Hancock introduces "My Funny Valentine with the sparkling beauty of Bill Evans, matched by Davis, who comes in a bit stronger but still sadly beautiful. Ending the set with "All of You, Davis resolutely swings, moving almost completely off-mike to sound barely more than the thought of a whisper, then more stridently stepping out bop cool and sharp. His rhythm section twirls yarn after yarn of more modern colored threads.

Miles in Berlin (Shorter, 1964) is the first recording with his new, ("the second great ) quintet. It's a pretty standard program that includes "Autumn Leaves, "Walkin' "Milestones and "So What. But Davis had been interested in Shorter for several years and with him finally onboard, the music turned different.

Intimidated? "I knew there were big shoes to fill in terms of my saxophone predecessors in Miles' groups—Sonny Rollins, Coltrane, Shorter allowed in the original liner notes. "But I'd been listening to Miles since I was 15 and he played with Charlie Parker, and so I thought back to the way he played with Bird.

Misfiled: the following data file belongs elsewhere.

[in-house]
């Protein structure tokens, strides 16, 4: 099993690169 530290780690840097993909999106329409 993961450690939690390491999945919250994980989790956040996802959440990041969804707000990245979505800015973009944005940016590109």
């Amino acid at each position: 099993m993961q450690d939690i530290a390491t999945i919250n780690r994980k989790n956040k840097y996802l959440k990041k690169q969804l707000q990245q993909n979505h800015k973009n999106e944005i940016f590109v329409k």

Throughout, Shorter plays adventurously and strong. In the opening "Milestones, he seems to hear and navigate the space among the rhythm section very well. Hancock's solos also shine in that space, for certain. Shorter flexes his muscles in "So What, played so fast for so long it almost sounds like a matter of course, his saxophone rampaging up the current against Hancock's cascading chord waterfalls. In passages of "Stella by Starlight, their saxophone and piano dance, dipping and twirling, suspended together in space, grasping only onto each other.

"Autumn Leaves, in between "Milestones and "So What, serves as a solid landmark for where Davis' music was at this time. There's no locating the original melody in this reconstruction, at least until Davis returns to brooding upon its climactic line just before the lights turn dark and cold.